Why Does Teamwork Work?

September 17, 2018 · Print This Article

I’ve just come from one of those meetings. The ‘blue sky thinking’ meeting where multiple minds really are better than one.

But why are many brains going toe-to-toe, more creative? And why shouldn’t our thought process just be a monologue with ourselves – after all, this would be more efficient?

In a society that prizes individualism so highly, there is something in the ancient proverb that says: “Where no counsel is, the people fall: but in the multitude of counsellors there is safety.”[1]

This wisdom has something to do with what is going on in our brain. Our brain is very efficient at making obvious associations and those associations becoming reinforced – they simply become the tracks we think along. Ideas we think about regularly become ideas we think about in one way, leading to a kind of fixation. But there is something interesting that happens to our brain when we are in a group sharing ideas.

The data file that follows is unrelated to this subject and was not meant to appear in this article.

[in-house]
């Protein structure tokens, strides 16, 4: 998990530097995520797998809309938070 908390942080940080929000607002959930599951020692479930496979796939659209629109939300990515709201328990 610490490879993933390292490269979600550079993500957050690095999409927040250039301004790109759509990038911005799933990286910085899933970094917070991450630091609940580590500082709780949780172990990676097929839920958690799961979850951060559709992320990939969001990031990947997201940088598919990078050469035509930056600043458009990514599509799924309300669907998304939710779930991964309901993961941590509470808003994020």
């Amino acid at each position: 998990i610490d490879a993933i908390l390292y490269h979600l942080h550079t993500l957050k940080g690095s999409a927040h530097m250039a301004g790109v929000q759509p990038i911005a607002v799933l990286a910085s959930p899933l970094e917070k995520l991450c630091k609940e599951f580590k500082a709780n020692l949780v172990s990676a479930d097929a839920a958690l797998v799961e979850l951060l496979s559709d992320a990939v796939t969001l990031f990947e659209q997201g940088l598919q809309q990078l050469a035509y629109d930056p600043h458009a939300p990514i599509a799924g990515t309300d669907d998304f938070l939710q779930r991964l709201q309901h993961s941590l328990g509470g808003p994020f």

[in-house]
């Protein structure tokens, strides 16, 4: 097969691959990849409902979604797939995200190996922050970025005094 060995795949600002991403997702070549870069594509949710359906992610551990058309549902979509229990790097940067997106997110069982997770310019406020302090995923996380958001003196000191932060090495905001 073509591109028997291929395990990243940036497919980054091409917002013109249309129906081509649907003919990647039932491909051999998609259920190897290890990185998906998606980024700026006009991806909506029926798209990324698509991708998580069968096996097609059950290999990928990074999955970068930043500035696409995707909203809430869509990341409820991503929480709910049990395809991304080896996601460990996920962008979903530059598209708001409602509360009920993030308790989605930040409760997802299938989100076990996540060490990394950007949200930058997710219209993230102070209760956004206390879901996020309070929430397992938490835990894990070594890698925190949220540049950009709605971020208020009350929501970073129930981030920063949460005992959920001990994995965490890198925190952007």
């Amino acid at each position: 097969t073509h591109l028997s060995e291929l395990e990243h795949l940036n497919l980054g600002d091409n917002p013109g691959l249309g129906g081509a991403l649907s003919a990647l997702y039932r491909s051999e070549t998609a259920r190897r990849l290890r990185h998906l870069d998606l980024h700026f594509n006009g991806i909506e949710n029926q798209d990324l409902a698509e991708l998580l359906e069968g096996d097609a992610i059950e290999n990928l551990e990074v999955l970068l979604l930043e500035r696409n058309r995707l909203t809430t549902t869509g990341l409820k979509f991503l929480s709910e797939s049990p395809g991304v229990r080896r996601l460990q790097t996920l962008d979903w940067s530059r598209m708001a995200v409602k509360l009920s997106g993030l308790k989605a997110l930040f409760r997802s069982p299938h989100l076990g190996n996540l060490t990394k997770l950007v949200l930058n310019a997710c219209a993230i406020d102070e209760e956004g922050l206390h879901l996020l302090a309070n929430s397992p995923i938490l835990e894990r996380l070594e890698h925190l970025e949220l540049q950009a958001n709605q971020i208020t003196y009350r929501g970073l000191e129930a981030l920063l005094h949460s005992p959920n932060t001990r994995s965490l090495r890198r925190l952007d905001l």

Neurologist Paul Howard-Jones, explained in a recent Radio 4 series on the topic of inspiration[2], that the part of the brain that activates these obvious associations is suppressed more easily when we are working with other people. So the ideas that we tend to become fixed on when working in a group, don’t become our default position, but new, novel thoughts and ideas have a chance to break into our thinking.

Teamwork makes you more creative.

And as for the safety of counsel, it is always a good idea to give others a shot at your ideas – they almost certainly will be better ideas in the end. Plus, if the idea doesn’t work out, you can share the blame!


[1] The Bible, Proverbs 11:14 (KJV)

[2] https://www.bbc.co.uk/radio/play/p06jbt7p

[Photo by Icons8 team on Unsplash]

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